Thursday, August 16, 2007

Not my two cent

Not only that theoretical physicists should be able to estimate any number (or at least its exponent), we feel that we can say something intelligent about almost any topic especially if it involves numbers. So today, I will give a shot at economics.

As a grad student, I had proposed to a friend (fellow string theory PhD student) that I would guess that with about three months study it should be possible to publish a research paper in economics. That was most likely complete hybris but I never made the effort (but I would like to point out that still my best cited paper(364 and counting) was written after only three months as a summer student stating from scratch in biophysics (but of course with great company who, however at that point were also biophysics amateurs)).

About the same time, I helped a friend with the math (linear inequalities mostly) his thesis in macro-economics only to find out his contribution to money market theory was the introduction of new variable to the theory which he showed to be too important to neglect but which unfortunately is not an observable... (it was about the amount of a currency not in its natural country but somewhere else which makes the central bank underestimate the relative change when they issue a certain absolute amount of that currency into the market. For example about two thirds of the US$760 billion are estimated to be overseas and the US dollar is even the official currency in a number of countries other than the US according to Wikipedia).

Economics is great for theoretical physicists as large parts are governed by a Schödinger equation missing an i (a.k.a. diffusion equation or Black-Scholes equation) and thus path integral techniques come in handy when computing derivative prices. However, it's probably the deviations from BS where the money is made as I learned from a nice book written by ex-physicists now making money by telling other people how to make money.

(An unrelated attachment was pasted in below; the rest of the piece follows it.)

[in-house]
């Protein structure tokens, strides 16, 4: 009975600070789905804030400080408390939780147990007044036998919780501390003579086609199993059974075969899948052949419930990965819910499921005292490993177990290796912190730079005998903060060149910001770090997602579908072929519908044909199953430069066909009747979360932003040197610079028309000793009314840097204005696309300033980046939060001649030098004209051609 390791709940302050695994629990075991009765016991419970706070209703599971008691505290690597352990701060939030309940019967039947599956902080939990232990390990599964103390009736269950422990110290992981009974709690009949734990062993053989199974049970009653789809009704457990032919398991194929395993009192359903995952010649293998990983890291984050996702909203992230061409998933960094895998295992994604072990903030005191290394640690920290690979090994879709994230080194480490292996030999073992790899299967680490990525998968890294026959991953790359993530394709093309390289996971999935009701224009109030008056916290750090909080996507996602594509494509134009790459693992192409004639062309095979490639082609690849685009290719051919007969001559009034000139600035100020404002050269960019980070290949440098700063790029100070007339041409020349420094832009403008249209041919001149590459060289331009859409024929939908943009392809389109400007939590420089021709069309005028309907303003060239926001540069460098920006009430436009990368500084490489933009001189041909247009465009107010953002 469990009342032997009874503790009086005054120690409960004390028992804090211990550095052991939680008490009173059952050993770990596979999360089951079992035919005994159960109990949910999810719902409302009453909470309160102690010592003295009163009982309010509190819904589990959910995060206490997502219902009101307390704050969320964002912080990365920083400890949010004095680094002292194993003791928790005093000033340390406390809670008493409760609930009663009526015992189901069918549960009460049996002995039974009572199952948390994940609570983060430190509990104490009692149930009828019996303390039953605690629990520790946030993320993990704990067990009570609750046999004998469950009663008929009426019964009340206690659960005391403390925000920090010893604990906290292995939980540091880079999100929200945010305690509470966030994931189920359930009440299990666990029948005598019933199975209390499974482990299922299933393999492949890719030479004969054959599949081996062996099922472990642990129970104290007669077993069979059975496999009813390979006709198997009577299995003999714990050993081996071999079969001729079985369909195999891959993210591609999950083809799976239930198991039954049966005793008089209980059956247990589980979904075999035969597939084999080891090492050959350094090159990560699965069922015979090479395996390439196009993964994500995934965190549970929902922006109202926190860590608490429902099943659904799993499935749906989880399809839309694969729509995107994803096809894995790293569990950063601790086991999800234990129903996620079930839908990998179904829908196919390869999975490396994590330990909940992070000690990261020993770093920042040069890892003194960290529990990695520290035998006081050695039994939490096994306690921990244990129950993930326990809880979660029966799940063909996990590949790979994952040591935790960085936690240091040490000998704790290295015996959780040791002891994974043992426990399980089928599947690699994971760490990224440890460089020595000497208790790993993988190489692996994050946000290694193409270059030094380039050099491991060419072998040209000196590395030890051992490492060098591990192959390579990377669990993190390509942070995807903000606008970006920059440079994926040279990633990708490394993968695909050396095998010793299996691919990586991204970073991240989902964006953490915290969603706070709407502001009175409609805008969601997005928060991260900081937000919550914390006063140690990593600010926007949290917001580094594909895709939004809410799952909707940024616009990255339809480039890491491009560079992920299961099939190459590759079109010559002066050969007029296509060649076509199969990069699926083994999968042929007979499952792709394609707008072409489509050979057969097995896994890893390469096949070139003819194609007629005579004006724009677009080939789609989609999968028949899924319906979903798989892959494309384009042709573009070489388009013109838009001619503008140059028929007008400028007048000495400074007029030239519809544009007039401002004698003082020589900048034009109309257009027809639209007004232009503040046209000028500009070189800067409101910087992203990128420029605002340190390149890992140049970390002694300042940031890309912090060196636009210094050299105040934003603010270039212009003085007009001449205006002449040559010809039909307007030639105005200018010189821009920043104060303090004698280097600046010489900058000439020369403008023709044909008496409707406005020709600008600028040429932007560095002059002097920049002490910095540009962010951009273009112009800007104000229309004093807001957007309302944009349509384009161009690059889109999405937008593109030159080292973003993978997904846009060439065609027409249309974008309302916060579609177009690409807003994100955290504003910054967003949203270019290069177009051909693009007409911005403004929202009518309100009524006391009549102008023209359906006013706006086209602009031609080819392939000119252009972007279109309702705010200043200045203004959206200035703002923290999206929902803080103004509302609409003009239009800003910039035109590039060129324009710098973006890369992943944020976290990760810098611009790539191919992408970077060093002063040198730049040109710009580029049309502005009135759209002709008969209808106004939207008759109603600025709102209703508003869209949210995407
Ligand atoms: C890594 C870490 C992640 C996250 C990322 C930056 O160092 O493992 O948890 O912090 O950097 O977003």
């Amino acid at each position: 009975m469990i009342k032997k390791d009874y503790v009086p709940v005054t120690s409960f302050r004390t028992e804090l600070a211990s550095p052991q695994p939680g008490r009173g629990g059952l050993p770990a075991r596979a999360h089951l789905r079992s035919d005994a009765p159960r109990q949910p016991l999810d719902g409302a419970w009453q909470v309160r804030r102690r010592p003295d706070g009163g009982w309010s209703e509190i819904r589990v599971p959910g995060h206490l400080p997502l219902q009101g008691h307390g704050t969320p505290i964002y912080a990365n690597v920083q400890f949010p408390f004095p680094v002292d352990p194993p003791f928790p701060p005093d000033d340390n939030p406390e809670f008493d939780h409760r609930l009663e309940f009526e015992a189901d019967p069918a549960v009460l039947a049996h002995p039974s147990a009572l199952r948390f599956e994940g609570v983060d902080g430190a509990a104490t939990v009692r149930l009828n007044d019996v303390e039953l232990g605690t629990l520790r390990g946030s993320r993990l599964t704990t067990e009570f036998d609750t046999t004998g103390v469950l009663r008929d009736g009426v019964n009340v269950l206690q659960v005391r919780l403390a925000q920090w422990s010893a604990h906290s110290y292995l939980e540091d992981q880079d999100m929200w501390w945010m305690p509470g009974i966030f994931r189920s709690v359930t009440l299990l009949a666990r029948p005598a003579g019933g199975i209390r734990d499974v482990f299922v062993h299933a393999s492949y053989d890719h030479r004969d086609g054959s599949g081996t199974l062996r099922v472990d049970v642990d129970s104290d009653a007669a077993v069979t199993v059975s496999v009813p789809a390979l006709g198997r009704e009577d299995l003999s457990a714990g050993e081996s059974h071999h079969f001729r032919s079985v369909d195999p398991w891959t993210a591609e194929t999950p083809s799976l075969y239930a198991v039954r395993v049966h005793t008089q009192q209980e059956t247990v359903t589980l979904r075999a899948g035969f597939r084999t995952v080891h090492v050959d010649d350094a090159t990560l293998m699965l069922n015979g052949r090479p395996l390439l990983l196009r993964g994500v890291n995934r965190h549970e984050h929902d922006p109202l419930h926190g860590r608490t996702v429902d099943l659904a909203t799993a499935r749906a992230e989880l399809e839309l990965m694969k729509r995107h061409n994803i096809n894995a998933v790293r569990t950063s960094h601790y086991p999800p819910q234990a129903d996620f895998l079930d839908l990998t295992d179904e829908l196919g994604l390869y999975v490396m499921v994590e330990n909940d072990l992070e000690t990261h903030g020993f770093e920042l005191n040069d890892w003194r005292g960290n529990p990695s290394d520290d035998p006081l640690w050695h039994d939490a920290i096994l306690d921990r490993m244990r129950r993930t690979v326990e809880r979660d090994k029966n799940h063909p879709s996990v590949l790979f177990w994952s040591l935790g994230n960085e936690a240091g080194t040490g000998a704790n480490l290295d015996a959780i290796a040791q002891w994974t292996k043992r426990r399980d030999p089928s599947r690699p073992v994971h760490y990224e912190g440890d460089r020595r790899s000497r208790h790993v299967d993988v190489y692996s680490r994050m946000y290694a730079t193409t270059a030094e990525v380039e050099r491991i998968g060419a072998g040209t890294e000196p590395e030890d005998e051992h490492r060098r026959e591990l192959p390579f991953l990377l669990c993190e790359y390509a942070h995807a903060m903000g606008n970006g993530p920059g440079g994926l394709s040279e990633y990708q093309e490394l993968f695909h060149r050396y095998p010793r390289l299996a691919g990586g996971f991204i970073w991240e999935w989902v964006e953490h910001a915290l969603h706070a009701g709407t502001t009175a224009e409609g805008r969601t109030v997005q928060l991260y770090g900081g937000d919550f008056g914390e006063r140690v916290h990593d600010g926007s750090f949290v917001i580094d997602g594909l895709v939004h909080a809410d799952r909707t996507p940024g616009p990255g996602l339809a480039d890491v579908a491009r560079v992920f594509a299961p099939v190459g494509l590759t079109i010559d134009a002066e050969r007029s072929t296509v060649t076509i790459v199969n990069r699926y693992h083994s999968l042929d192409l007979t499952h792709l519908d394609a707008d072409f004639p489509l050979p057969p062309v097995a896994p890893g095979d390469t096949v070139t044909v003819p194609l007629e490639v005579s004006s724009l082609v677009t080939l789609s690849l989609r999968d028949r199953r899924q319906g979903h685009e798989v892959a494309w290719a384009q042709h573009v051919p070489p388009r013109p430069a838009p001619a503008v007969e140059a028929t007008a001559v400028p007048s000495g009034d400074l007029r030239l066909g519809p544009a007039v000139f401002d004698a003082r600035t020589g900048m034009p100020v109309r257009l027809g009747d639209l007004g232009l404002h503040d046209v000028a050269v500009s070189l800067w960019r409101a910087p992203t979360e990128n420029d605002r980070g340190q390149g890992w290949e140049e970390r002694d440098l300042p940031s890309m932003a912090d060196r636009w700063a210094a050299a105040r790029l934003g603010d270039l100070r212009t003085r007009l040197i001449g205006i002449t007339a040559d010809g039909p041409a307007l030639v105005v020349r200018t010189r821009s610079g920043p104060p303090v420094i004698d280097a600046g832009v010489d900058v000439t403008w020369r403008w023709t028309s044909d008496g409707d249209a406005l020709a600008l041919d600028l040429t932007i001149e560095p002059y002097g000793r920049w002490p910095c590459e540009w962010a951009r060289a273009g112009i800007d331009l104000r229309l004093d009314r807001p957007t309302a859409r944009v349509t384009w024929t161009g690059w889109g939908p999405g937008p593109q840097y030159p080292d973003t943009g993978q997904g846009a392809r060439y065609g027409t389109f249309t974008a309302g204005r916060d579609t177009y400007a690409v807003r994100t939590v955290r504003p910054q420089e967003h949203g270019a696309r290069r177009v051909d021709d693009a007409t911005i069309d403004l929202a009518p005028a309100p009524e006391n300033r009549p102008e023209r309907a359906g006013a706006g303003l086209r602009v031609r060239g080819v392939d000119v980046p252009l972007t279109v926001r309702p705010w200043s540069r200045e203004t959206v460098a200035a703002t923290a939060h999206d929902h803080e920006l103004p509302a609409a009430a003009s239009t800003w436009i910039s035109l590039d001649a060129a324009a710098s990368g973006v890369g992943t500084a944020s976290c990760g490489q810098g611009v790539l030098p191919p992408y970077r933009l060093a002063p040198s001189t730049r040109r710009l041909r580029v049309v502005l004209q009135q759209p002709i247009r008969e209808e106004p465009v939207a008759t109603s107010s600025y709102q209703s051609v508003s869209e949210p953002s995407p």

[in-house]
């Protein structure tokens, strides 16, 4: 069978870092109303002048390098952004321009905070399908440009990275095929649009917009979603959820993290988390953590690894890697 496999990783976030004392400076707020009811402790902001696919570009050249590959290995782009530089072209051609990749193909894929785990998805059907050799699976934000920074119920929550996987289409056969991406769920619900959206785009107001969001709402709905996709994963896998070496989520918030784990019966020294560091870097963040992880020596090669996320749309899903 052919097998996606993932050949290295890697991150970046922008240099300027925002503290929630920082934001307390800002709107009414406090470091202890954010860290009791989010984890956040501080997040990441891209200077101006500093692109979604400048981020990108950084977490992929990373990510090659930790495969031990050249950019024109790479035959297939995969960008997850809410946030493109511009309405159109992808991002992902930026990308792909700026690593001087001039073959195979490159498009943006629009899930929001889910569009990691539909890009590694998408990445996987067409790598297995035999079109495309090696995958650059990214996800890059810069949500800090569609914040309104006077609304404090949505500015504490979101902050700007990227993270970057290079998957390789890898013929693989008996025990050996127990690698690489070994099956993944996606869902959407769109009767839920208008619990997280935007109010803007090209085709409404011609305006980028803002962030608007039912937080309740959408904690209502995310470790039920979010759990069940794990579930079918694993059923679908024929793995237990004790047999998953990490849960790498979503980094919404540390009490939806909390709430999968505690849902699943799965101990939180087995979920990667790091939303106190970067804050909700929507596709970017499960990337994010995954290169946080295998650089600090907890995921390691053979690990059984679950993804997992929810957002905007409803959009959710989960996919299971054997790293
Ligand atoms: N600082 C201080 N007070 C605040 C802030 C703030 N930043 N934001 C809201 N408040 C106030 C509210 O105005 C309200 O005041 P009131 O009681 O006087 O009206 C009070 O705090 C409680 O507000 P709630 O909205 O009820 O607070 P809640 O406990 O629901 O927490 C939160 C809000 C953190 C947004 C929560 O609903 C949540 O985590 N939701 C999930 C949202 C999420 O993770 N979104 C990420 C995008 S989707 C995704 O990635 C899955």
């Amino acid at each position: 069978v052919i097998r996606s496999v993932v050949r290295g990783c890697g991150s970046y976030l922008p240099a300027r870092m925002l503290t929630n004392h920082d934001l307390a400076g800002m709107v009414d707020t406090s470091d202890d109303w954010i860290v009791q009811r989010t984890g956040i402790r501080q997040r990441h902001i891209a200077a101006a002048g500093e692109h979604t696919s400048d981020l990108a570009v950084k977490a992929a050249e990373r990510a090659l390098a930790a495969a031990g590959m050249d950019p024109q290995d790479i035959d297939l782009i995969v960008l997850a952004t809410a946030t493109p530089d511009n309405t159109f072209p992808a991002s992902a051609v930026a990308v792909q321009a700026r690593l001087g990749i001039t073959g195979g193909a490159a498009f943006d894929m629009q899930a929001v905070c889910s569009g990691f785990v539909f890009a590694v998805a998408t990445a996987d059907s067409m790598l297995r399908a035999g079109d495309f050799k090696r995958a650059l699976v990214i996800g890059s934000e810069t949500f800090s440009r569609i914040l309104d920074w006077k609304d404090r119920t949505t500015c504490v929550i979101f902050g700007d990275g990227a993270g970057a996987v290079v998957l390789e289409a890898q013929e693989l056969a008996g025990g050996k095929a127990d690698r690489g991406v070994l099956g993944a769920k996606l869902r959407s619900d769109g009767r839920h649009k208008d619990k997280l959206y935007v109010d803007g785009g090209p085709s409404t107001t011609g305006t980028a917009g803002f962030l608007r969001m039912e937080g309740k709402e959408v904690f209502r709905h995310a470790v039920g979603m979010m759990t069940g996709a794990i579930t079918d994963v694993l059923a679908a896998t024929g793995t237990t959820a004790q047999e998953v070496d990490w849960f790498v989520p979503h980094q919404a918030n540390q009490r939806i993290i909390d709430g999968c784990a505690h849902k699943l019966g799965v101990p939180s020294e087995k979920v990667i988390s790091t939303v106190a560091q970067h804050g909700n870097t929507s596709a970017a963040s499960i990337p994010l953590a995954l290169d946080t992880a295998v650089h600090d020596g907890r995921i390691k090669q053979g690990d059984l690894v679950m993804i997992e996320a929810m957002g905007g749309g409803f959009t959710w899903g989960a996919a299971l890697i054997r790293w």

Of course this is a bit worrying: Why do consultants consult rather than make money directly? This is probably connected with my problem of understanding economic theory at stage one: All these derivations start out with the assumption that prices are fair and there cannot be arbitrage which is just a fancy way of saying that you cannot make profit or at least that prices immediately equalize such that you make the same profit with whatever you buy. If there is a random element involved it applies to the expectation value and the only thing that varies or that you can influence is the variance. This just means that you cannot expect to make profit. So why bother?

There are however at least four possibilities to still make profit:

  • You counsel other people how to make money and charge by the hour. Note that you get your money even if your advice was wrong. And of course it can be hard to tell that your advice was wrong: If you suggest to play Roulette and always put money on red and double when you lose most people will make (small) money following these instructions. Too bad a few people (assuming the limit is high enough) will have big losses. But in a poll many people will be happy with your advice. You don't even have to charge by the hour, you can sell your advice with full money back guarantee, in that way you participate in winnings but not in losses and that's already enough.

  • You could actually produce something (even something non-material) and convert your resources (including your time and effort) into profit. But that's surplus and old fashioned. Note that at least infinitessimally your profit at time t is proportional to the economic activity A(t), i.e. as long as there is demand the more sausages the butcher produces the more money he makes.

  • You trade for other people in the money market and receive a commission per transaction. As transactions are performed when the situation changes your will make profit proportional to the (absolute value) of the time derivative of A(t). Thus you have an interest that the situation is not too stable and stationary. This includes banks and rating agencies and many more.

  • Finally, there is the early bird strategy: You get hold of a commodity (think: share in a dot-com company or high-risk mortgages) and then convince other people that this commodity is profitable so they as well will buy it. The price goes up (even if the true value is constant or zero) and indeed the people early in the game make profits. Of course if the true value is zero these profits are paid by the people who join too late as in any other pyramid scheme or chain letter. The core of all these models of course is as Walter Kunhardt pointed out to me
    Give me $100. Then you can ask two other people to give you $100.
    Of course, people following strategy three above like it if there is some activity of this type going on...

1 comment:

LuboŇ° Motl said...

A funny - or troubling - event. At Asymptotia, your comment was edited. The good news is that TeX works. The bad news is that the content - e.g. comment about my - was erased. ;-)